Find Me, If You Can… (Tag)

Lately I’ve been horrible at updating my Instagram account, mostly because I was just feeling so uninspired and because I really disliked what pictures I did take of books. But thanks to Rosie @ Rosie Reads and Charlotte from @ The Simple Tales for tagging me to do this! It just might be the push I need. :D

Without further ado, the Find Me tag created by the ladies at Novel Ink!


17 & Gone by Nova Ren Suma

Throne of Glass by Sarah J. Maas

Under the Never Sky by Veronica Rossi

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Ehhh…: The Cage, Megan Shepherd

Title: The Cage
Author: Megan Shepherd
Published: May 26, 2015
Publisher: Balzer + Bray
Source: Edelweiss
BUY IT: The Book Depository | Amazon

The Maze Runner meets Scott Westerfeld in this gripping new series about teens held captive in a human zoo by an otherworldly race. From Megan Shepherd, the acclaimed author of The Madman’s Daughter trilogy. 
When Cora Mason wakes in a desert, she doesn’t know where she is or who put her there. As she explores, she finds an impossible mix of environments—tundra next to desert, farm next to jungle, and a strangely empty town cobbled together from different cultures—all watched over by eerie black windows. And she isn’t alone. 
Four other teenagers have also been taken: a beautiful model, a tattooed smuggler, a secretive genius, and an army brat who seems to know too much about Cora’s past. None of them have a clue as to what happened, and all of them have secrets. As the unlikely group struggles for leadership, they slowly start to trust each other. But when their mysterious jailer—a handsome young guard called Cassian—appears, they realize that their captivity is more terrifying than they could ever imagine: Their captors aren’t from Earth. And they have taken the five teenagers for an otherworldly zoo—where the exhibits are humans. 
As a forbidden attraction develops between Cora and Cassian, she realizes that her best chance of escape might be in the arms of her own jailer—though that would mean leaving the others behind. Can Cora manage to save herself and her companions? And if so . . . what world lies beyond the walls of their cage?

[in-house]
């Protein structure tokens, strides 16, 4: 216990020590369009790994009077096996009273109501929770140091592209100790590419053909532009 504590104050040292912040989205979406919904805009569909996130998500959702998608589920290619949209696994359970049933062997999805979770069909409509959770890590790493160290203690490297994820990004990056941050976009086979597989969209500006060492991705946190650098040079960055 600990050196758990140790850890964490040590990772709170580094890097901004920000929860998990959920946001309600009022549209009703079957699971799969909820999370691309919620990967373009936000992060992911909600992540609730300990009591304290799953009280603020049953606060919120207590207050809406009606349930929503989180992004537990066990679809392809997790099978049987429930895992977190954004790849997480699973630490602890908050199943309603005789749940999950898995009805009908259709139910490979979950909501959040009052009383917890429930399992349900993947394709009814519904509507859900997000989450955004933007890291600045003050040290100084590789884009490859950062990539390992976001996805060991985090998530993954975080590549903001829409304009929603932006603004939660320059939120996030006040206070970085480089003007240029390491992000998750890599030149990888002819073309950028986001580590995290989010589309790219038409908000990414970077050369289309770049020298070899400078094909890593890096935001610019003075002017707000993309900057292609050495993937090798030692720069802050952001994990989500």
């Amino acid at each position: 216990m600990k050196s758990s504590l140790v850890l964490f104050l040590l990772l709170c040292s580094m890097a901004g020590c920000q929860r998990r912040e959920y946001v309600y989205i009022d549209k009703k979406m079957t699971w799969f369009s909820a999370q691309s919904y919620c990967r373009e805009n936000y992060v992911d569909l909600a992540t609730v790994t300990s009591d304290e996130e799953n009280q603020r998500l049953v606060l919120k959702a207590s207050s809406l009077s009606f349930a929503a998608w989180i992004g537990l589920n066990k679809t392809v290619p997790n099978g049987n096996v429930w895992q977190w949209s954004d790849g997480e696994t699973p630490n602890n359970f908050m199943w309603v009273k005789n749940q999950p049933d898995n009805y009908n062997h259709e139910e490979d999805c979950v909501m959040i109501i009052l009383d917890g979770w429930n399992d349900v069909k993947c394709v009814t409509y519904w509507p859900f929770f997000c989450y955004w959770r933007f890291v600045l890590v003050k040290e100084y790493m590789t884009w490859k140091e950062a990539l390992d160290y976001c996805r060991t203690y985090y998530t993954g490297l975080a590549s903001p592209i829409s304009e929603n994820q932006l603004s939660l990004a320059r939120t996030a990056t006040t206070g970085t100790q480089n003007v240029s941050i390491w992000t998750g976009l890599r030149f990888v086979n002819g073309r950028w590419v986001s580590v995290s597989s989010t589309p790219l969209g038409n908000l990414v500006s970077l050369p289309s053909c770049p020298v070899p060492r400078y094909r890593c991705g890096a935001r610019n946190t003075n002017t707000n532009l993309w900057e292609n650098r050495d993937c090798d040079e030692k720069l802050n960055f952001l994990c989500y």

Sigh, where do I start? There were so many ways The Cage could become a sci-fi of epic proportions, so what happened along the way to waste such good potential? I’m still reeling from the disappointment I felt and the mediocrity of this book.

The Cage started out well enough, with Cora waking up in a strange place where seasons changed in just a few steps, and where all kinds of cultures clashed together in a bizarre town. The story wasn’t like anything I’d read before (a gem in an age where YA books resemble each other in one way or another), and there was a good amount of mystery and confusion to keep me reading. The pacing was done masterfully throughout the novel; the suspense, questions, revelations — all were present in the right quantities so that nothing seemed to be revealed too early, or too late, and I never knew what to expect.

Unfortunately, the plot progression was about all that impressed me.

I honestly did not care for any of the characters. I admired Cora’s bravery, determination, and selflessness, but her character was so inconsistent throughout the book that it was impossible to fully come to like her. One minute she’s tough and strong, and the next she’s giving up and agreeing to comply with the aliens’ third rule (basically: to reproduce). One minute she’s thinking about escape, and the next she’s kissing Lucky — another one of the four teenagers in the Cage — under a cherry blossom tree. I get that inconsistency is human nature, but Cora’s fickleness didn’t feel genuine at all. The characters’ pasts on Earth could have used a lot more page time as well, because except for a few paragraphs here and there, I didn’t know what kind of lives they led before they were captured and caged up.

Okay, confession time: I didn’t actually read the full blurb when I went into this story, which may have contributed to why I didn’t like the romance at all. See that bit where it says “a forbidden attraction develops between Cora and Cassian“? Yeah. I didn’t see that, but then again it wasn’t like I wasn’t expecting some kind of romance between Cora and her alien captor (because a YA read is nothing without forbidden romances, lbr). All because Cassian was a leeeettle nicer to Cora than his friends were.


But perhaps the worst part of the book was the fact that everything was so. damn. convenient. I won’t go too in-depth because of spoilers, but let me just give you a rough idea: